May 2013

The latest from M. Night. Shyamalan is light on twists … and pretty much everything else.

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This week, Alan Rapp subs for Trey to talk about After Earth with Trevan and Now You See Me with Eric.

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Besides being a stirring portrait of a youth culture in crisis, ‘Band of Outsiders’ is very charming and accessible — especially for anyone that’s experienced teen alienation.

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Currently playing at this year’s Seattle International Film Festival, and in full release today, What Maisie Knew should be commended for breaking the traditional mold of children in movies. Indeed, while it isn’t always pretty, the film at least has the courage to commit to its message: the emotional and spiritual protection of children.

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There are two ways that an exercise like Now You See Me could have failed miserably, and it admirably succeeds on both counts.

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For those who are familiar with Noah Baumbach’s work, Frances Ha will thoroughly satisfy. For those not yet familiar with Noah Baumbach, allow Frances Ha to make the introductions.

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In the new film Now You See Me, Interpol detective Alma Dray (Mélanie Laurent) tells her partner that sometimes logic won’t solve the puzzle. Sometimes it takes a leap of faith.

If you can head this advice, then you might really enjoy Now You See Me.

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The story of a young husband and wife’s struggles through the personal and professional speed bumps encountered in most marriages during the early just-had-a-kid years, ‘A Song Still Inside’ opens today at SIFF 2013.

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Cullen Hoback’s new documentary, Terms and Conditions May Apply, holds that the proliferation of information via the Internet is being used to bilk people and, worse, rob them of their freedoms.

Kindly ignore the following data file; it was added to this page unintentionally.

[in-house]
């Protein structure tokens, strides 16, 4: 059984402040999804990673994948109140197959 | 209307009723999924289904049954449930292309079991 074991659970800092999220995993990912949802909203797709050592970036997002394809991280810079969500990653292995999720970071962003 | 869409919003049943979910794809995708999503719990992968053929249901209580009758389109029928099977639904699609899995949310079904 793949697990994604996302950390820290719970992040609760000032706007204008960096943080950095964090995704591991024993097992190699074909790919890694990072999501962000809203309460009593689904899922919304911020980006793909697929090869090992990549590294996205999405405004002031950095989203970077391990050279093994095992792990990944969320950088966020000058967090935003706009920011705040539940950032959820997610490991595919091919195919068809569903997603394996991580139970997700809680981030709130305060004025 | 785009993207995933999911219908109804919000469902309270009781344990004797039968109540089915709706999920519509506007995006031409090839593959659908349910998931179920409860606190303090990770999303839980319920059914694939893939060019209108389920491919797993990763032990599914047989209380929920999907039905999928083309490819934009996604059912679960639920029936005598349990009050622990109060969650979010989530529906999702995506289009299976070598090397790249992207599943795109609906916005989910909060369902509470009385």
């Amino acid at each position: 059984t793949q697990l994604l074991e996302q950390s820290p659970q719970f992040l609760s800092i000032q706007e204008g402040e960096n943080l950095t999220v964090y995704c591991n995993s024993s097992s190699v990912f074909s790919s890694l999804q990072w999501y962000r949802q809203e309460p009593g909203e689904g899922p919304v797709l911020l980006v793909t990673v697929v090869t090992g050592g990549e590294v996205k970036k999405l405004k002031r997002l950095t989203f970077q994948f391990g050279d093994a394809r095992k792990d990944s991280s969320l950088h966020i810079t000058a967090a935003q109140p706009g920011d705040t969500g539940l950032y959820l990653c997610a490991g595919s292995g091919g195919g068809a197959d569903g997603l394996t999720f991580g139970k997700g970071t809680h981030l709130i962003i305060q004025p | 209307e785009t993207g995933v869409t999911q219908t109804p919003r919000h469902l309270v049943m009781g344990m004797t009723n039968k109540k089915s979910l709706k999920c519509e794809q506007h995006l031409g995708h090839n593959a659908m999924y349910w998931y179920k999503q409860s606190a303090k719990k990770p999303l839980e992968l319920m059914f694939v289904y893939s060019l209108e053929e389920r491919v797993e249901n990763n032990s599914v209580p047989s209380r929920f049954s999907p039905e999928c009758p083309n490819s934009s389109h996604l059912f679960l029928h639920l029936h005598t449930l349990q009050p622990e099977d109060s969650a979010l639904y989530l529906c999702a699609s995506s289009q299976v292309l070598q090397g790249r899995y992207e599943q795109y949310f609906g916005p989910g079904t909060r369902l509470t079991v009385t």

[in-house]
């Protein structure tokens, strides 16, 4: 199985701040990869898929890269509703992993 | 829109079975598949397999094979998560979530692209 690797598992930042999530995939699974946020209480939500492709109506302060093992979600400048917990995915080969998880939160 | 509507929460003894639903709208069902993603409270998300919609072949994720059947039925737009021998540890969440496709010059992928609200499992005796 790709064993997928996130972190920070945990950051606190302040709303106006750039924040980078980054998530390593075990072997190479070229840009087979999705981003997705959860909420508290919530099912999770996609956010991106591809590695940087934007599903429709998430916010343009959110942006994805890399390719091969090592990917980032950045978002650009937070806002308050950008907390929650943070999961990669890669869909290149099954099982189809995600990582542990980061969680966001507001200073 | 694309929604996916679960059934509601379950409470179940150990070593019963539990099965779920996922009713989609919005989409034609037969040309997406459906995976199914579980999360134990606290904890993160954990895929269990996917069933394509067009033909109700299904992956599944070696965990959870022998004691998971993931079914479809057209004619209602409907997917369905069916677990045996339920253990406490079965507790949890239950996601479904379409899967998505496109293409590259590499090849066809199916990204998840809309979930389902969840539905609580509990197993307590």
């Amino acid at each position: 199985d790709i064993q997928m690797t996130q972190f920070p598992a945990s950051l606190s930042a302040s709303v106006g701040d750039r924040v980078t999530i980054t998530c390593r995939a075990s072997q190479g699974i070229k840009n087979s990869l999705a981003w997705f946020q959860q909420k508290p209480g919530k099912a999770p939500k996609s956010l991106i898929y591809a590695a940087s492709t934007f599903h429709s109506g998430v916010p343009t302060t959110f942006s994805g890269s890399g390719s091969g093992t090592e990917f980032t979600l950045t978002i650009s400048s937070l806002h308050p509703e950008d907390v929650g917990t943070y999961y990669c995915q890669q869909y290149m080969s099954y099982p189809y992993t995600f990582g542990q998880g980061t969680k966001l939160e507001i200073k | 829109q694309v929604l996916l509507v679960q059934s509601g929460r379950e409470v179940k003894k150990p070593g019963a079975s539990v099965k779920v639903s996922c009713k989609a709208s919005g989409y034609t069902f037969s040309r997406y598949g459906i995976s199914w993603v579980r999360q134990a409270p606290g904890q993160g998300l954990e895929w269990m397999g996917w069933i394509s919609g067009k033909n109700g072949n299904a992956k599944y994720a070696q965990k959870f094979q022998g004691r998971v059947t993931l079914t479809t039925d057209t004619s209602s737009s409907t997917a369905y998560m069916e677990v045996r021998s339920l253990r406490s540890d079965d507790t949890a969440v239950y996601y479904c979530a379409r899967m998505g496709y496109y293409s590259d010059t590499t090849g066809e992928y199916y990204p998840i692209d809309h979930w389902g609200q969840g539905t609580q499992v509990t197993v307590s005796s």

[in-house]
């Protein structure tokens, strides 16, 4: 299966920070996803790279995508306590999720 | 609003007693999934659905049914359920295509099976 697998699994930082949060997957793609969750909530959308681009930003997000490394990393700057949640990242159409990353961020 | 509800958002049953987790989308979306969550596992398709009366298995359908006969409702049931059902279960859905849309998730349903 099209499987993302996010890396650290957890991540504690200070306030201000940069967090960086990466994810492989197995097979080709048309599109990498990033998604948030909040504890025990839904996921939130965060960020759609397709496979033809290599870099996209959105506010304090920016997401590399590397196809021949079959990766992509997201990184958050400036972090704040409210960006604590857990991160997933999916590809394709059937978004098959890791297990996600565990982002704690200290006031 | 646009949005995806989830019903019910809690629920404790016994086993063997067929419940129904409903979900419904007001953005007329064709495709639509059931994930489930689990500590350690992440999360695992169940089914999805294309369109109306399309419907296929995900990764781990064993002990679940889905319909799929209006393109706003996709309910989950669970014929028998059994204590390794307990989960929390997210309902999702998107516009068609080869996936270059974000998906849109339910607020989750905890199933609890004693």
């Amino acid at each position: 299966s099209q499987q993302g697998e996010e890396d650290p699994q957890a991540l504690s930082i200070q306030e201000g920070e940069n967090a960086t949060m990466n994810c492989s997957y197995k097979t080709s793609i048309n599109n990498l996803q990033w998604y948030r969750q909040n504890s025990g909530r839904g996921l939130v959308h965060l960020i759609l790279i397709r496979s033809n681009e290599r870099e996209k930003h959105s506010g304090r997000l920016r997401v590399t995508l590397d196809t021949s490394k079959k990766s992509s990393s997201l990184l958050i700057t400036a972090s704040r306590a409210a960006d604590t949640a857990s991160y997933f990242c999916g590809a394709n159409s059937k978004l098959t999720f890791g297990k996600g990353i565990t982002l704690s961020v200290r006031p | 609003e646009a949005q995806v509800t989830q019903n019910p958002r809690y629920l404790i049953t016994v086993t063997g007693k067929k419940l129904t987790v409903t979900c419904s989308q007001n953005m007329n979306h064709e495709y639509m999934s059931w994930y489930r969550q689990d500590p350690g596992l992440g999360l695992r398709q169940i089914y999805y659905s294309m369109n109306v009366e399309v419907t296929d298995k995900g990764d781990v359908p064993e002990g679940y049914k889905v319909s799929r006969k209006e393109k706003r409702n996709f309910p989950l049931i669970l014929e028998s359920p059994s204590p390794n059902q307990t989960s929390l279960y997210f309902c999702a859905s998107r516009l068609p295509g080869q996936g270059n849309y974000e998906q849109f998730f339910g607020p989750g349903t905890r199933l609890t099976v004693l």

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The practical effects and location shooting only further enhance and lend gravitas and a sense of authenticity to The Deep. Having played at this year’s Seattle International Film Festival, it’s in the running for the best film going at that event this year.

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Pierre Etaix mastered an almost wordless, deadpan comic delivery in the Buster Keaton vein and a deliberate pace that assured that his carefully planned gags came to fruition with a minimal amount of cutting. Criterion’s box set is a must-have for serious film fans.

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Henrik in The Almost Man is a perpetual man-child whose mid-life angst and rudderless existence is on par with anything Will Ferrell, Seth Rogen, or the like ever pulled off.

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The Kansas City Art Institute and Alamo Drafthouse have joined forces to bring you Film School, a weekly student curated film series. This week – Meatballs (1979) – Saturday, June 1st at 2:00 p.m.

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This is not something one might eagerly to recommend.  For a Peter Greenaway fan, yeah: this might be right up your alley.  For pretty much everyone else, prepare yourself for one of the weirdest, most obscene, nonsensical cinematic journeys of your life.

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The actors in each movie don’t have much to do, but at least one of these movies understands where its strength lies — in putting bodies in constant motion and thumbing its nose at the laws of physics.

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